The Romantic poet John Keats (1795-1821) studied to become an apothecary (the forerunner of a general practitioner) at Guy's from 1815 to 1816.
Lectures he attended included the principles and practice of surgery by the famous surgeon Sir Astley Cooper, later a member of the Council of King's. Ironically this medical training made Keats a good nurse to his brother Tom who died of tuberculosis, leading to Keats's own death from the disease at the age of 25.
Keats's desire to become a poet led him to abandon medicine soon after he completed his training. His 'Ode to a Nightingale' recalls:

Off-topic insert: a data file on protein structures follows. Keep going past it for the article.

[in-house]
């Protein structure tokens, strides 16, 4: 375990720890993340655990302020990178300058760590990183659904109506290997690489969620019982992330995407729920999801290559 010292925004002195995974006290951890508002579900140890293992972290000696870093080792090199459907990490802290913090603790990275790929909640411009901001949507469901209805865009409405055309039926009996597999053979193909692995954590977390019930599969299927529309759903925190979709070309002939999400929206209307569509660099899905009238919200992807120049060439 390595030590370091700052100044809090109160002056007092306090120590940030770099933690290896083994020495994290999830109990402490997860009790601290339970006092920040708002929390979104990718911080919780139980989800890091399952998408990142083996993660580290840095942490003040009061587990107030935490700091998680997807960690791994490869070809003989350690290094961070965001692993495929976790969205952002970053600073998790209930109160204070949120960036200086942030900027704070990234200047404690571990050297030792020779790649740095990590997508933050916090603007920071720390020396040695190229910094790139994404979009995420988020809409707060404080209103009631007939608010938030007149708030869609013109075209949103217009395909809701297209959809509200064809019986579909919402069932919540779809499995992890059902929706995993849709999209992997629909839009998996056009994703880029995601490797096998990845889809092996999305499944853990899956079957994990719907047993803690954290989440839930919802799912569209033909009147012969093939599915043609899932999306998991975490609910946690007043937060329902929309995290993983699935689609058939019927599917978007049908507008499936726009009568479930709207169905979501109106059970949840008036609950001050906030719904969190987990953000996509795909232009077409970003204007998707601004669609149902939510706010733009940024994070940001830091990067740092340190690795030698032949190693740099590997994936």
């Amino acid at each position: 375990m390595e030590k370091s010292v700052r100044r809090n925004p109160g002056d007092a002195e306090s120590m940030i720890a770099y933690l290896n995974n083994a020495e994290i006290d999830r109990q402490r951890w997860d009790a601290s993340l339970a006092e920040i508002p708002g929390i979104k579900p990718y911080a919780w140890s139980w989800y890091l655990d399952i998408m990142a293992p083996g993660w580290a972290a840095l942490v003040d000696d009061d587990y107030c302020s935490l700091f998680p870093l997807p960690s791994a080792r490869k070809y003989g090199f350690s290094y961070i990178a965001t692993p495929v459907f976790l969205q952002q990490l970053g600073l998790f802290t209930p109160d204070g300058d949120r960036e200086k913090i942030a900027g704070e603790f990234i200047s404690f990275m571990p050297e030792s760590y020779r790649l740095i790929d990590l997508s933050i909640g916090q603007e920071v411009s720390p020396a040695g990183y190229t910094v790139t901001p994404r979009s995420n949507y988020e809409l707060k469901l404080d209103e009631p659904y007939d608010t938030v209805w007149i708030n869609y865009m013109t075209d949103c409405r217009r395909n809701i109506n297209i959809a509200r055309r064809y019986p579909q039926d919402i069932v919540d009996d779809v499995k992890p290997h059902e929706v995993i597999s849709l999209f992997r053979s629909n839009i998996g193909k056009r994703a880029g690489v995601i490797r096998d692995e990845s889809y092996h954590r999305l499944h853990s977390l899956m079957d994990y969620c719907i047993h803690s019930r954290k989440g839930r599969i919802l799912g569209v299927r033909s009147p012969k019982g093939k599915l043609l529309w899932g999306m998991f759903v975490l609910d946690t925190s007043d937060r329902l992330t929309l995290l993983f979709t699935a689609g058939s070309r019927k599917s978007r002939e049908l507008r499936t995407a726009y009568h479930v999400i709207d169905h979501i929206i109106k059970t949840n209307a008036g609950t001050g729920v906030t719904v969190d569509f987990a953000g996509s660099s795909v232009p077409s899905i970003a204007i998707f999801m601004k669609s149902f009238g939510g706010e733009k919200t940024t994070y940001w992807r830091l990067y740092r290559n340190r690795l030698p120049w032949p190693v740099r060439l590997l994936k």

The weariness, the fever and the fret
Here, where men sit and hear each other groan;
Where palsy shakes a few, sad, last grey hairs,
Where youth grows spectre-thin, and dies.
Other famous King's writers
Keats is one of many famous writers who were alumni of King's and its constituent institutions. These include:
- Charles Kingsley
- John Ruskin
- Leslie Stephen
- Sir William Gilbert (of Gilbert and Sullivan)
- Thomas Hardy
- Somerset Maugham
- Anita Brookner
- Sir Arthur C Clarke
- Helen Cresswell
- Maureen Duffy
- Radclyffe Hall
- Susan Hill
- Susan Howatch
- Derek Jarman
- Hanif Kureishi
- Lawrence Norfolk.